Stuart’s version of California Cuisine at the world renowned Rubicon is an intermingling of French technique, Asian flair, and Mediterranean simplicity. A graduate of the Culinary Institute of America, he worked with John Hogan both at the Park Ave. Café and Savarin in Chicago before accepting an Executive Chef position at the legendary Tapawingo, in Ellsworth MI. It was there that he developed his own style of cooking, blending simplicity with seasonal and local foods. It was also where he learned about true hospitality, and how to work with his guests. Stuart left Michigan in autumn of 2003 to return to his home state of California, and in spring of 2004, he joined the team at Rubicon restaurant. No one articulates Stuart’s style of cooking more accurately than R. W. Apple Jr. of the New York Times, saying he has “an uncanny ability to synthesize elements of Asian and Mediterranean cuisines in a style that remains thoroughly American.”

 

Cold Terrine of Guinea Hen with Warm Brioche Butter
Chef Stuart Brioza of Rubicon – San Francisco, CA
Adapted by StarChefs.com

Yield: 12-15 Servings

Ingredients:

    Braised Guinea Hen Legs:
  • 2 pounds guinea hen legs
  • 4 garlic cloves, crushed
  • 3 cloves star anise
  • 3 bay leaves
  • 6 peppercorns, crushed
  • 1 bundle thyme
  • Salt and pepper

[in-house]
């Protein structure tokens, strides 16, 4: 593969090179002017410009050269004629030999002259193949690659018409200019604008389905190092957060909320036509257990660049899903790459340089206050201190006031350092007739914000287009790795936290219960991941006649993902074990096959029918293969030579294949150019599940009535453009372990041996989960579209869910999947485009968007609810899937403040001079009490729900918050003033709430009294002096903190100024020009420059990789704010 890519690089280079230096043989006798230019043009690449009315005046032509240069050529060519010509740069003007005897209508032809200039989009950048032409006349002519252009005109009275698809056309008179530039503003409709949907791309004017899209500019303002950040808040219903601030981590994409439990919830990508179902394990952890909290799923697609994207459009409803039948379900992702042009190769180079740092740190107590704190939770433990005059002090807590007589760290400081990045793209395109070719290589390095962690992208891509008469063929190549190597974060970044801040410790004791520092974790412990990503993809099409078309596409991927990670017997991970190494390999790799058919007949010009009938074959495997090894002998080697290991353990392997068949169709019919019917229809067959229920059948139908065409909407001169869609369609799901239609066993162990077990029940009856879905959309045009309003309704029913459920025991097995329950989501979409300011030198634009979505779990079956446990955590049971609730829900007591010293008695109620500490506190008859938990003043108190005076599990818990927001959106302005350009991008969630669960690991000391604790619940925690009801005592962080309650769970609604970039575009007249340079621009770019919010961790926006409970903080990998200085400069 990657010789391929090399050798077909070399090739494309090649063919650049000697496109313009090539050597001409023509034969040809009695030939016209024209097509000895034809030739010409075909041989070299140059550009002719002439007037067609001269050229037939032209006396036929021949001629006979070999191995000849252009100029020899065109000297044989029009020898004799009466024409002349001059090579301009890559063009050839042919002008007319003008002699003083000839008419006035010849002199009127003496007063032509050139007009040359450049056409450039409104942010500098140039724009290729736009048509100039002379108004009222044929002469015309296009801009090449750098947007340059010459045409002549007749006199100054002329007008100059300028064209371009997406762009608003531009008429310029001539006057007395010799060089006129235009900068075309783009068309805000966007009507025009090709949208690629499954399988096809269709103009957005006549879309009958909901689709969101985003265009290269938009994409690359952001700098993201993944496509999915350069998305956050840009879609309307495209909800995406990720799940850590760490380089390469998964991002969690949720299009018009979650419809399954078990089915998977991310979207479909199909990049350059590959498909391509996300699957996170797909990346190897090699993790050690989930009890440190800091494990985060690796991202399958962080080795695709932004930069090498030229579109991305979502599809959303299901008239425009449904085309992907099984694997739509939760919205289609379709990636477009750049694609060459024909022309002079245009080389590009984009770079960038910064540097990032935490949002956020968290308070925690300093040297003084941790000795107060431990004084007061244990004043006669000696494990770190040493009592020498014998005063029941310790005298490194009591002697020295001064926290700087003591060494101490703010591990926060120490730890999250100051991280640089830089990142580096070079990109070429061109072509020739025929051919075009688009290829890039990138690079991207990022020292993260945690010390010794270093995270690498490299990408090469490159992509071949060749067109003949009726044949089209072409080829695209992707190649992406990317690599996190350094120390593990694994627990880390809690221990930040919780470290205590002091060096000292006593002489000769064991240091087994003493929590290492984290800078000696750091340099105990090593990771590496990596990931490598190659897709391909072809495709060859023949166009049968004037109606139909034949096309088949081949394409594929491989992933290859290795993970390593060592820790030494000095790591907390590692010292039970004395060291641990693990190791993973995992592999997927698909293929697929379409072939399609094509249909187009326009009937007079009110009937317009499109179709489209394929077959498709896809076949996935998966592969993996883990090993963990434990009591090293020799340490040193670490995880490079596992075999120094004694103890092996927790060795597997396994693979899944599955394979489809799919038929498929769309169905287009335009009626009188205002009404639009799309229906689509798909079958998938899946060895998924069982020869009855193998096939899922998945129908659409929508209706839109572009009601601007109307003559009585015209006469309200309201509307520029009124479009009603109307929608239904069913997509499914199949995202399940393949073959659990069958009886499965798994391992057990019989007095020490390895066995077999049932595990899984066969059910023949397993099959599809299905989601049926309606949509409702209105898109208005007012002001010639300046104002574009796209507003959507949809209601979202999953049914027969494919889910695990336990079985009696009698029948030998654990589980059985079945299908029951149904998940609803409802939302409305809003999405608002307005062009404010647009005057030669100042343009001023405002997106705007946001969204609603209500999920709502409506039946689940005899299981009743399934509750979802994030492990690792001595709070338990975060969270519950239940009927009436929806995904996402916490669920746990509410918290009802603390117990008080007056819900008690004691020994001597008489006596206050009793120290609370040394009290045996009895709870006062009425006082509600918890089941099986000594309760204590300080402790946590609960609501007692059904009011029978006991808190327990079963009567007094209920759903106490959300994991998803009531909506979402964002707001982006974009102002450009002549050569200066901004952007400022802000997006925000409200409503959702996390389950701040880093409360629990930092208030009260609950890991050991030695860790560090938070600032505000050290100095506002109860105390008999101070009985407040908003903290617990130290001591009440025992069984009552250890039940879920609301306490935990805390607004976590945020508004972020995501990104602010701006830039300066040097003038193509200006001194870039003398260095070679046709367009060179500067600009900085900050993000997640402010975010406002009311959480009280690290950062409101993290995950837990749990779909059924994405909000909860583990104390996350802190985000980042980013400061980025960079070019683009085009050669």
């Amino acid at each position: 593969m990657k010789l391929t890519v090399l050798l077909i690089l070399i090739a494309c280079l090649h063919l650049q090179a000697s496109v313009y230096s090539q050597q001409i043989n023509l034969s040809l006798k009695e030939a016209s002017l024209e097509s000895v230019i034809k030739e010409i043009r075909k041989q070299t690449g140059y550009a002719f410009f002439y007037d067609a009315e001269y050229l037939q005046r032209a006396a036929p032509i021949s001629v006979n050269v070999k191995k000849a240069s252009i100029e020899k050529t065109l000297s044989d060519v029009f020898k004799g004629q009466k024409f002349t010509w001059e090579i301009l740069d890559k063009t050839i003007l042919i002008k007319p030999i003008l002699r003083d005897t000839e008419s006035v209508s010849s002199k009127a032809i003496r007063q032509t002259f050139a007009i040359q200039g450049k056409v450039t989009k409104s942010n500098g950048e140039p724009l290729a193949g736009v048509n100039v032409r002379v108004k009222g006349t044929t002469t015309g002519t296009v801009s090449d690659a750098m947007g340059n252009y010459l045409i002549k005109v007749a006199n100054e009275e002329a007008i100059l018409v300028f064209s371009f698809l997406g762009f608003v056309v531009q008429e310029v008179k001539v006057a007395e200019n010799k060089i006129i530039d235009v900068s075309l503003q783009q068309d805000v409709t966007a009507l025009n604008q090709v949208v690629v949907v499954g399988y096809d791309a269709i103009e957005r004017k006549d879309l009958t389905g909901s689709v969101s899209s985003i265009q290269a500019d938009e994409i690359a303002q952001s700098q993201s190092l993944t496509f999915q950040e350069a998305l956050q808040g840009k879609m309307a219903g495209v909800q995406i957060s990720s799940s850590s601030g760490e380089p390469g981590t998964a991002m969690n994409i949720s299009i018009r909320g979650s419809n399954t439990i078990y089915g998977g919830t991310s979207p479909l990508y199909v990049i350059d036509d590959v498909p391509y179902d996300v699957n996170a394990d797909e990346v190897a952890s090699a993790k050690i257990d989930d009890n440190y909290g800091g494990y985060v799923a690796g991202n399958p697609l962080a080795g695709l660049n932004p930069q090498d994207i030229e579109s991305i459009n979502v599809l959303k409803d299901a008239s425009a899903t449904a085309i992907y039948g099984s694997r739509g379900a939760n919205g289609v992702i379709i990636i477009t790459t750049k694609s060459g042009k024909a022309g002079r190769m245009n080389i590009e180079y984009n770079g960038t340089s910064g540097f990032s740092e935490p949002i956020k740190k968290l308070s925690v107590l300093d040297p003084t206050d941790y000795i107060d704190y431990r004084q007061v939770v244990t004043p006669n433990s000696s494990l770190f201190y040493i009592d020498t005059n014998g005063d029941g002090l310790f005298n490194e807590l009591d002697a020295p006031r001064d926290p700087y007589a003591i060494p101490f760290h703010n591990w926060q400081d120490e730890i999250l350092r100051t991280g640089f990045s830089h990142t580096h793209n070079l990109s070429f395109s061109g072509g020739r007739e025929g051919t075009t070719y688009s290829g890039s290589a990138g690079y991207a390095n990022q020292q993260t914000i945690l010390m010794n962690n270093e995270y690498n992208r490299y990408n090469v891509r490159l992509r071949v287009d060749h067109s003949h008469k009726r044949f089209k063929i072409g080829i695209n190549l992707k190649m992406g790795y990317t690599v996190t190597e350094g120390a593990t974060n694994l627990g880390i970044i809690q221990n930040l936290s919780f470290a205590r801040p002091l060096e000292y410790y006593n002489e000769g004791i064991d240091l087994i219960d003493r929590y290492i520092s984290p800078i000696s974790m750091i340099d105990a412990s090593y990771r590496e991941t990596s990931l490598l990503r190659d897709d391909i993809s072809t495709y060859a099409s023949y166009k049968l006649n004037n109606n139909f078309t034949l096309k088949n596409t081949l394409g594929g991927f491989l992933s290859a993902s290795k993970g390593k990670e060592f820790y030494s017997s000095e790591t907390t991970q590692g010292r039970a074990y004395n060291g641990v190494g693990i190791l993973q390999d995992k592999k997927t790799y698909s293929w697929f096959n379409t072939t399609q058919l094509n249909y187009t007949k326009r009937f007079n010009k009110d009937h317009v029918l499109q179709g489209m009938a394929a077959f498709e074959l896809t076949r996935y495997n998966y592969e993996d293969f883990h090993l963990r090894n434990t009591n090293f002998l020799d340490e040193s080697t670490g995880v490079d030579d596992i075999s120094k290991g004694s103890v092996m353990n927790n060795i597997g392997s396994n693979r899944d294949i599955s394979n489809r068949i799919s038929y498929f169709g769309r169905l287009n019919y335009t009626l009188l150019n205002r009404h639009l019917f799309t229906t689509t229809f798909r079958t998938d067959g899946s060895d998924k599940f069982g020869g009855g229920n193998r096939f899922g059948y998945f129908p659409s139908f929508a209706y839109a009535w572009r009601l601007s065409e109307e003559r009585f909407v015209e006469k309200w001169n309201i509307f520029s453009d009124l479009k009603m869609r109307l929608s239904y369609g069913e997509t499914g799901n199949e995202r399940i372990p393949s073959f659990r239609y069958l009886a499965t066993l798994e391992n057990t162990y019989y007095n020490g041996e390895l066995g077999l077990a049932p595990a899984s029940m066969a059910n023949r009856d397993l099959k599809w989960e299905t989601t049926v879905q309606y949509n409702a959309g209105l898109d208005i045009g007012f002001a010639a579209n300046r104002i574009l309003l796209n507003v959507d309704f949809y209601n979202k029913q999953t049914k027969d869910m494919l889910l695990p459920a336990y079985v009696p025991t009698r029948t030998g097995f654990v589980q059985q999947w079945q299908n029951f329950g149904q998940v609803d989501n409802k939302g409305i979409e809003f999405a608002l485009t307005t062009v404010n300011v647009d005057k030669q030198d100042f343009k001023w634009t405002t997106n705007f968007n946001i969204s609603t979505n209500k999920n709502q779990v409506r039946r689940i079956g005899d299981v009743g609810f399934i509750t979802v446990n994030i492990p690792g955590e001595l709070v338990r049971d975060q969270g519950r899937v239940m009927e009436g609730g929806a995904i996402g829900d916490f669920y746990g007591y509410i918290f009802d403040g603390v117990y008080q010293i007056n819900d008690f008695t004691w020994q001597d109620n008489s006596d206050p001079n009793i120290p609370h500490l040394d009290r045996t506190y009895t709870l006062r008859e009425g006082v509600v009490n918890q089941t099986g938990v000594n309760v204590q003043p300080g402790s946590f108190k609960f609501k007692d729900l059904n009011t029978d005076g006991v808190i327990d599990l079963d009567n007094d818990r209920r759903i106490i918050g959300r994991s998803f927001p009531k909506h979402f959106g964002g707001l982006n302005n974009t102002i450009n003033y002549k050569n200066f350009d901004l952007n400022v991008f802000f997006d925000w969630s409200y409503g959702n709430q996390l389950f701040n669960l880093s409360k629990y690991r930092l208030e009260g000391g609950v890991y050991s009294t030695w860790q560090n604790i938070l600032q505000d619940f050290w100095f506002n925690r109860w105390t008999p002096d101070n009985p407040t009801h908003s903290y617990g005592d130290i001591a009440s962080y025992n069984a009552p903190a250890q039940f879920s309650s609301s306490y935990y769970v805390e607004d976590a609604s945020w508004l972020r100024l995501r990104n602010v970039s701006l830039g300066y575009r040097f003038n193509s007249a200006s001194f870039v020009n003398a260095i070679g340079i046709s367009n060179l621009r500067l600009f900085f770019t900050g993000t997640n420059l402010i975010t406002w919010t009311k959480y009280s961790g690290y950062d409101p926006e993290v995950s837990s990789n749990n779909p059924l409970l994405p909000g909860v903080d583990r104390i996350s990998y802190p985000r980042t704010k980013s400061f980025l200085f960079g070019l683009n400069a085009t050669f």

• 1 Tablespoon grape seed oil
  • 1 onion, diced
  • 1 carrot, peeled and diced
  • 2 ribs celery, diced
  • 2 cups tomato, diced
  • ½ gallon chicken stock
  • 8 sheets bloomed gelatin
    Terrine:
  • Braised guinea hen legs
  • 1 Tablespoon chopped chives
  • 1 Tablespoon chopped parsley
  • 1 Tablespoon chopped chervil
  • 1 Tablespoon chopped tarragon
  • 1 lemon rind, grated
  • 1-2 Tablespoons white soy sauce
  • 2 Tablespoons white truffle oil
  • 2 Tablespoons chopped tomato confit
  • 1 quart guinea hen braising liquid
    Brioche Butter:
  • 4 ounces butter
  • 1 Tablespoon chopped chives
  • 1 Tablespoon chopped parsley
  • 1 Tablespoon chopped chervil
  • 1 Tablespoon chopped tarragon
  • 2-3 Tablespoons brioche bread crumbs
  • Salt and pepper to taste  
    Additional:
  • 2-3 bunches watercress, washed and trimmed

Method:

For Braised Guinea Hen Legs:
Preheat oven to 300 ° F. Season guinea hen legs with garlic, star anise, bay leaves, ground peppercorns, thyme, salt and pepper. Heat grape seed oil in a skillet and sear the hen legs. In sauté pan, lightly caramelize the onion, carrot, celery, and tomatoes. Add vegetables to hen legs, cover with chicken stock, and bring to a simmer. Cover with parchment paper and place in oven. Braise for 1 hour, 15 minutes. Remove from oven and rest in braising liquid for 1 hour. Remove the hen legs from liquid and strain through a chinois. Place braising liquid in saucepot and bring to a simmer while skimming. Remove 1 quart of braising liquid and add bloomed gelatin. Cool to room temperature.

For Terrine:
Pick guinea hen meat off legs and place into a bowl. Season the meat with the herbs, lemon rind, white soy sauce, truffle oil and chopped tomato confit. Place meat into a plastic wrap-lined terrine mold and cover with the bloomed braising liquid. Allow terrine to set in refrigerator for several hours before slicing.

For Brioche Butter:
Brown the butter and add the herbs, brioche crumbs, salt and pepper.

To Assemble and Serve:
Place a few sprigs of watercress onto warm plates. Slice the terrine and place over watercress. Carefully spoon the brioche butter around the terrine.

 

Wine Pairing:
Riesling, Prager, Durnsteiner Kaiserberg, Smaragd, Austria, 1998


   Published: October 2005